Sight Word Practice Tips for Parents


Lots of the top 100 most frequently used words in English have at least one irregular spelling element.  These words are not only common words today but they are often words that have been around a long, long time. Words that are not perfectly phonetic (spelled the way they sound) are sometimes called “irregular” or “sight words”.  Even so, most irregular words also have some regular spelling patterns. While the irregular element(s) must be learned “by heart”,  the rest of the word can be sounded out as usual.

Ask your child to draw a heart around the letter(s) that make up the irregular spelling element.  said-sight-word

For example, in the word <said>, the <s> and the <d> can be sounded out but the <ai> vowel can not be. So, draw a heart around the <ai> and discuss that spelling element with your student. In the word <said> the “irregular” element is the vowel, and it sounds like a short <e>, but it is spelled <ai> !

To remember irregular spelling patterns it can help to create a mental image of the word. Use your mind’s whiteboard! Then connect that mental image to the word’s pronunciation and the printed word on the page.

Knowing a little about the word’s history can help, too. Many words that are phonetically irregular today are words that have been in English for centuries and that have changed over time.

history-998337_1280For example, the way we pronounce the vowel in the word <said> today is related to the way it was spelled before the year 900!  Back then this word was spelled with an <e>:  <seyen> or <seggen>. (I’m just saying…. the spelling of this word has changed over the centuries but the pronunciation of the vowel has not.) is a good source of information about word history. It has a section on the origin in every word entry. Here is the entry for <said>.

If you notice your child is having difficulty reading or remembering sight words it may you can screen them for dyslexia in 10-15 minutes for free here. 

FAQ Friday: Is the term ‘individual’ important in my Child’s IEP?

one-on-one learningThe short answer: YES!

In 1984, Benjamin S. Bloom published a report in Educational Researcher (Vol. 13, No. 6) that examined the benefits of one-on-one education. “The 2 Sigma Problem: The Search for Methods of Group Instruction as Effective as One-to-One Tutoring” concluded that students taught one-on-one WAY out-perform the vast majority of students taught in groups.

In close to 30 years since Bloom’s report, the evidence keeps stacking up in favor of one-on-one education, especially with children who struggle to read, write and spell — children with dyslexia, dysgraphia and other language-processing disorders. But one-on-one education is not a magic bullet. There ARE no magic bullets. Naturally, the content of teaching matters a lot and good group instruction might very well be more effective than poor one-on-one instruction.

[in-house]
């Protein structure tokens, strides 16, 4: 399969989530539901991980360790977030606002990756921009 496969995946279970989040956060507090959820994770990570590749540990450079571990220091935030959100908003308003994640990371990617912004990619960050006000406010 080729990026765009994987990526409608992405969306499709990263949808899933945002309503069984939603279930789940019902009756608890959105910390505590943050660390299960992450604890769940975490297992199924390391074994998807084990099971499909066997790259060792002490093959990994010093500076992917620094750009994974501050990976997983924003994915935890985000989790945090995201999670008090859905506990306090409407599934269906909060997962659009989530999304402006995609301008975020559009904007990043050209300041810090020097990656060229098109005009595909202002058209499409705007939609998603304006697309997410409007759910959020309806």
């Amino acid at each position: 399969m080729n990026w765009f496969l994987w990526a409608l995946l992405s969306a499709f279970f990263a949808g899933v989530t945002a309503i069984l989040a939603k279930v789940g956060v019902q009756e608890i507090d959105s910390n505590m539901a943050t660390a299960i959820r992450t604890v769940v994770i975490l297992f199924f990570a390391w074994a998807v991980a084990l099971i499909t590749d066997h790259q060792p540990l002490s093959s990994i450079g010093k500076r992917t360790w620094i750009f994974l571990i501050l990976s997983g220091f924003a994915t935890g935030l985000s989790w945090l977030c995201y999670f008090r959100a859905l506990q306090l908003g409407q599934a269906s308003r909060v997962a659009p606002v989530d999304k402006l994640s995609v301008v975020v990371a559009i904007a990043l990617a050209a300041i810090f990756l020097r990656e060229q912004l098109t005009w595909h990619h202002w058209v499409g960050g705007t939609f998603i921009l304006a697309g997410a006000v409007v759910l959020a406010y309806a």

In fact, many parents don’t realize that a public school child who has an Individual Education Plan (IEP) is very unlikely to get any “individual education.” IEPs are almost always carried out in groups and often, because they have to address the needs of a diverse group, the teaching methods are often very similar to the methods used in general education.

What makes one-on-one instruction so much more effective than group education for building basic language-literacy skills?

There are a number of possibilities, but one of the most likely is that one-on-one instruction gives the child a lot more of the essential practice known as response challenges. (A response challenge is when the child is asked to respond in a way that demonstrates his or her knowledge and/or skill.) Response challenges are usually accompanied by immediate feedback, which is known to be important for building a skill. (In contrast, “homework” is practice, but usually without immediate feedback and sometimes without any feedback.) It stands to reason that there might be more opportunities for response challenges in one-on-one interchanges than in group settings.

Professor John Hattie has studied performance indicators to evaluate teaching methods — using evidence to build and defend a model of teaching and learning. (Teachers toolbox reprints a chart of Hattie’s effect sizes here.) While Hattie asserts that, when you look at a large population of children, “almost everything works” to some degree, certainly some teaching methods are more effective for some children.

As Brandt Redd comments in a July 2012 blog post that considers Hattie’s list of effects, “The top five influences all involve adapting the experience according to individual student needs.” That brings us right back to the close observation and feedback that’s possible only in one-on-one education.

Adapting learning to the individual student’s needs is basically what Lexercise is all about! Lexercise’s online services for struggling readers, writers and spellers are a motivating blend of high-touch and high-tech.

If your child has difficulty reading, writing or spelling, Lexercise can help. Take a look at our Online Dyslexia Testing and Treatment page or request a free consult at this link.